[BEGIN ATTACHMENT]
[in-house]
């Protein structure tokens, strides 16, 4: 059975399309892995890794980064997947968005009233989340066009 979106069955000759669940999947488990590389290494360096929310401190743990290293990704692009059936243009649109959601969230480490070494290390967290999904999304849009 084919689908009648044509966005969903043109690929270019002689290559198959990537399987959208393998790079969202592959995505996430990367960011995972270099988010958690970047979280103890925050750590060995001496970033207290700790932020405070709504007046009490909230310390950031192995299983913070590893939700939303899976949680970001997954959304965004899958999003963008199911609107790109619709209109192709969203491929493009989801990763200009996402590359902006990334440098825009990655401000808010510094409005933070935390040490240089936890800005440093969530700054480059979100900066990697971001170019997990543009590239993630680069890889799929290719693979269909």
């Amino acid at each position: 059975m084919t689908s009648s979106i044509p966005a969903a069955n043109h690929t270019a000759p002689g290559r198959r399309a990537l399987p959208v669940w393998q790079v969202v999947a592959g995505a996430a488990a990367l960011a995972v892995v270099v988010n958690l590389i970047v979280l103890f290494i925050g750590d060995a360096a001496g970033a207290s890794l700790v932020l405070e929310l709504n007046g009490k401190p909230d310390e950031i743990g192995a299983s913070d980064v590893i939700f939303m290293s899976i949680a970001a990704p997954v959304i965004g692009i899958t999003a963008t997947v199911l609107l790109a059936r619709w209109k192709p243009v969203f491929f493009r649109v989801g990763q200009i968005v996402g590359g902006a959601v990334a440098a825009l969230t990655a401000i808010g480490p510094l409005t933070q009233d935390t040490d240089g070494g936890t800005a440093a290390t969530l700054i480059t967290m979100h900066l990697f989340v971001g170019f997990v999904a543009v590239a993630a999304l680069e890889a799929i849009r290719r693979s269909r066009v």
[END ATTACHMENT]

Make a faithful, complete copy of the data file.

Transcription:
[in-house]
């Protein structure tokens, strides 16, 4: 059975399309892995890794980064997947968005009233989340066009 979106069955000759669940999947488990590389290494360096929310401190743990290293990704692009059936243009649109959601969230480490070494290390967290999904999304849009 084919689908009648044509966005969903043109690929270019002689290559198959990537399987959208393998790079969202592959995505996430990367960011995972270099988010958690970047979280103890925050750590060995001496970033207290700790932020405070709504007046009490909230310390950031192995299983913070590893939700939303899976949680970001997954959304965004899958999003963008199911609107790109619709209109192709969203491929493009989801990763200009996402590359902006990334440098825009990655401000808010510094409005933070935390040490240089936890800005440093969530700054480059979100900066990697971001170019997990543009590239993630680069890889799929290719693979269909």
């Amino acid at each position: 059975m084919t689908s009648s979106i044509p966005a969903a069955n043109h690929t270019a000759p002689g290559r198959r399309a990537l399987p959208v669940w393998q790079v969202v999947a592959g995505a996430a488990a990367l960011a995972v892995v270099v988010n958690l590389i970047v979280l103890f290494i925050g750590d060995a360096a001496g970033a207290s890794l700790v932020l405070e929310l709504n007046g009490k401190p909230d310390e950031i743990g192995a299983s913070d980064v590893i939700f939303m290293s899976i949680a970001a990704p997954v959304i965004g692009i899958t999003a963008t997947v199911l609107l790109a059936r619709w209109k192709p243009v969203f491929f493009r649109v989801g990763q200009i968005v996402g590359g902006a959601v990334a440098a825009l969230t990655a401000i808010g480490p510094l409005t933070q009233d935390t040490d240089g070494g936890t800005a440093a290390t969530l700054i480059t967290m979100h900066l990697f989340v971001g170019f997990v999904a543009v590239a993630a999304l680069e890889a799929i849009r290719r693979s269909r066009v």